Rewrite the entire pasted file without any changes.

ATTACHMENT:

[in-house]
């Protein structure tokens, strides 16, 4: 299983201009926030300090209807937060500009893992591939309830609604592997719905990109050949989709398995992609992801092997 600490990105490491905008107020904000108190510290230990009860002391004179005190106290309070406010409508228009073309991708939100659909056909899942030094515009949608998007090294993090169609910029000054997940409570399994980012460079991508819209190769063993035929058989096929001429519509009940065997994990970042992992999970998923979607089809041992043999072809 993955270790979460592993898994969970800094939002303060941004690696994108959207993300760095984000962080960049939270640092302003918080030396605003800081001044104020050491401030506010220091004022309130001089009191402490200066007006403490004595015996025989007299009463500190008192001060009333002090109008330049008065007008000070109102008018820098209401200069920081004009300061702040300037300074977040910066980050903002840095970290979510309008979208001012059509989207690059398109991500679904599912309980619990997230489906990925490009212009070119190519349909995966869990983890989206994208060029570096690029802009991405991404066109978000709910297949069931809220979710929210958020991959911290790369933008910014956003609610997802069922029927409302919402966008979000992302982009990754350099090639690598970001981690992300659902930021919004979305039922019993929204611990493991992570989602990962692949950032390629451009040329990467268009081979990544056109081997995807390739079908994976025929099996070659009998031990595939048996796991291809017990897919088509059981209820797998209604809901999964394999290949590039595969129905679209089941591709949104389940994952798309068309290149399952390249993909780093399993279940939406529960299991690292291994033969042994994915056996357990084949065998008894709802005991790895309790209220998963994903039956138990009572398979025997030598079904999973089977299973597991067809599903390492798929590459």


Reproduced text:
[in-house]
């Protein structure tokens, strides 16, 4: 299983201009926030300090209807937060500009893992591939309830609604592997719905990109050949989709398995992609992801092997 600490990105490491905008107020904000108190510290230990009860002391004179005190106290309070406010409508228009073309991708939100659909056909899942030094515009949608998007090294993090169609910029000054997940409570399994980012460079991508819209190769063993035929058989096929001429519509009940065997994990970042992992999970998923979607089809041992043999072809 993955270790979460592993898994969970800094939002303060941004690696994108959207993300760095984000962080960049939270640092302003918080030396605003800081001044104020050491401030506010220091004022309130001089009191402490200066007006403490004595015996025989007299009463500190008192001060009333002090109008330049008065007008000070109102008018820098209401200069920081004009300061702040300037300074977040910066980050903002840095970290979510309008979208001012059509989207690059398109991500679904599912309980619990997230489906990925490009212009070119190519349909995966869990983890989206994208060029570096690029802009991405991404066109978000709910297949069931809220979710929210958020991959911290790369933008910014956003609610997802069922029927409302919402966008979000992302982009990754350099090639690598970001981690992300659902930021919004979305039922019993929204611990493991992570989602990962692949950032390629451009040329990467268009081979990544056109081997995807390739079908994976025929099996070659009998031990595939048996796991291809017990897919088509059981209820797998209604809901999964394999290949590039595969129905679209089941591709949104389940994952798309068309290149399952390249993909780093399993279940939406529960299991690292291994033969042994994915056996357990084949065998008894709802005991790895309790209220998963994903039956138990009572398979025997030598079904999973089977299973597991067809599903390492798929590459």